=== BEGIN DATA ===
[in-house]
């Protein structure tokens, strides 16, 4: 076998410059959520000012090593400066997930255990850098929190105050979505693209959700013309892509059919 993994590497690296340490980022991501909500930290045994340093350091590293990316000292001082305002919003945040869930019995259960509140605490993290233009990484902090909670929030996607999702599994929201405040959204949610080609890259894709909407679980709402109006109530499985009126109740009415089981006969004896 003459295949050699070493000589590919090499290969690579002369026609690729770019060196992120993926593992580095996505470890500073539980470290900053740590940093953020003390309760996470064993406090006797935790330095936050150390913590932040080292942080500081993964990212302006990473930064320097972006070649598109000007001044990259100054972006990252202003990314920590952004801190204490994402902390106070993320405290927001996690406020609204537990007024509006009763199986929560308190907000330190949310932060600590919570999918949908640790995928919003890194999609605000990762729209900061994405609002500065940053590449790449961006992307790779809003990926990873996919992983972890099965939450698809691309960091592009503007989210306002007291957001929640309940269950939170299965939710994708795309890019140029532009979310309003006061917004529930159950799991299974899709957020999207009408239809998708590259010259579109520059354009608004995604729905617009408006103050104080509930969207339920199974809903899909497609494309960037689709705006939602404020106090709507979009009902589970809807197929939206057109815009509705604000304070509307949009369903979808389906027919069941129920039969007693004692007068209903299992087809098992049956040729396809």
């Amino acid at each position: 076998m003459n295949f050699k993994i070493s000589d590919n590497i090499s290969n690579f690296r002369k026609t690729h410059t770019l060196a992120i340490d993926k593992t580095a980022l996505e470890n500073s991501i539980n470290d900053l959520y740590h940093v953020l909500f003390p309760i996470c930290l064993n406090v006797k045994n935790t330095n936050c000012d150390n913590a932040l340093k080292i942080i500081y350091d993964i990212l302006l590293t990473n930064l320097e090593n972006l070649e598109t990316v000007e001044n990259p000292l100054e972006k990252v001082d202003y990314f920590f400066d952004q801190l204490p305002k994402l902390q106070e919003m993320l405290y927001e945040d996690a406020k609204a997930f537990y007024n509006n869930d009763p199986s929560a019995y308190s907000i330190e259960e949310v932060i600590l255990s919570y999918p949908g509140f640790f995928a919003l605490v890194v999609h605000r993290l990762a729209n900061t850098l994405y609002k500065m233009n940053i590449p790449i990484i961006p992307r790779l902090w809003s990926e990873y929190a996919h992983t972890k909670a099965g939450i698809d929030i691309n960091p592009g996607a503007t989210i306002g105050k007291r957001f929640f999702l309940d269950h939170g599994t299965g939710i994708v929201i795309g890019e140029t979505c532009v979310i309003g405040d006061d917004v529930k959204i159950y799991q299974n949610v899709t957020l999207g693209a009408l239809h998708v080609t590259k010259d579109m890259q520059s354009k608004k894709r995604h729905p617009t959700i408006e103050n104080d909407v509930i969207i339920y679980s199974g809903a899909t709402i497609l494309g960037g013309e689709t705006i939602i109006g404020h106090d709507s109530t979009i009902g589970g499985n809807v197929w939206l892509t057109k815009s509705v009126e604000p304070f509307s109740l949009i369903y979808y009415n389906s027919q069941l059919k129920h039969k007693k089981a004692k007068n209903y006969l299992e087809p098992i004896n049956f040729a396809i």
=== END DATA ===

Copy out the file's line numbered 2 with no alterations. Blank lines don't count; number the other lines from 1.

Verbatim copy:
């Protein structure tokens, strides 16, 4: 076998410059959520000012090593400066997930255990850098929190105050979505693209959700013309892509059919 993994590497690296340490980022991501909500930290045994340093350091590293990316000292001082305002919003945040869930019995259960509140605490993290233009990484902090909670929030996607999702599994929201405040959204949610080609890259894709909407679980709402109006109530499985009126109740009415089981006969004896 003459295949050699070493000589590919090499290969690579002369026609690729770019060196992120993926593992580095996505470890500073539980470290900053740590940093953020003390309760996470064993406090006797935790330095936050150390913590932040080292942080500081993964990212302006990473930064320097972006070649598109000007001044990259100054972006990252202003990314920590952004801190204490994402902390106070993320405290927001996690406020609204537990007024509006009763199986929560308190907000330190949310932060600590919570999918949908640790995928919003890194999609605000990762729209900061994405609002500065940053590449790449961006992307790779809003990926990873996919992983972890099965939450698809691309960091592009503007989210306002007291957001929640309940269950939170299965939710994708795309890019140029532009979310309003006061917004529930159950799991299974899709957020999207009408239809998708590259010259579109520059354009608004995604729905617009408006103050104080509930969207339920199974809903899909497609494309960037689709705006939602404020106090709507979009009902589970809807197929939206057109815009509705604000304070509307949009369903979808389906027919069941129920039969007693004692007068209903299992087809098992049956040729396809």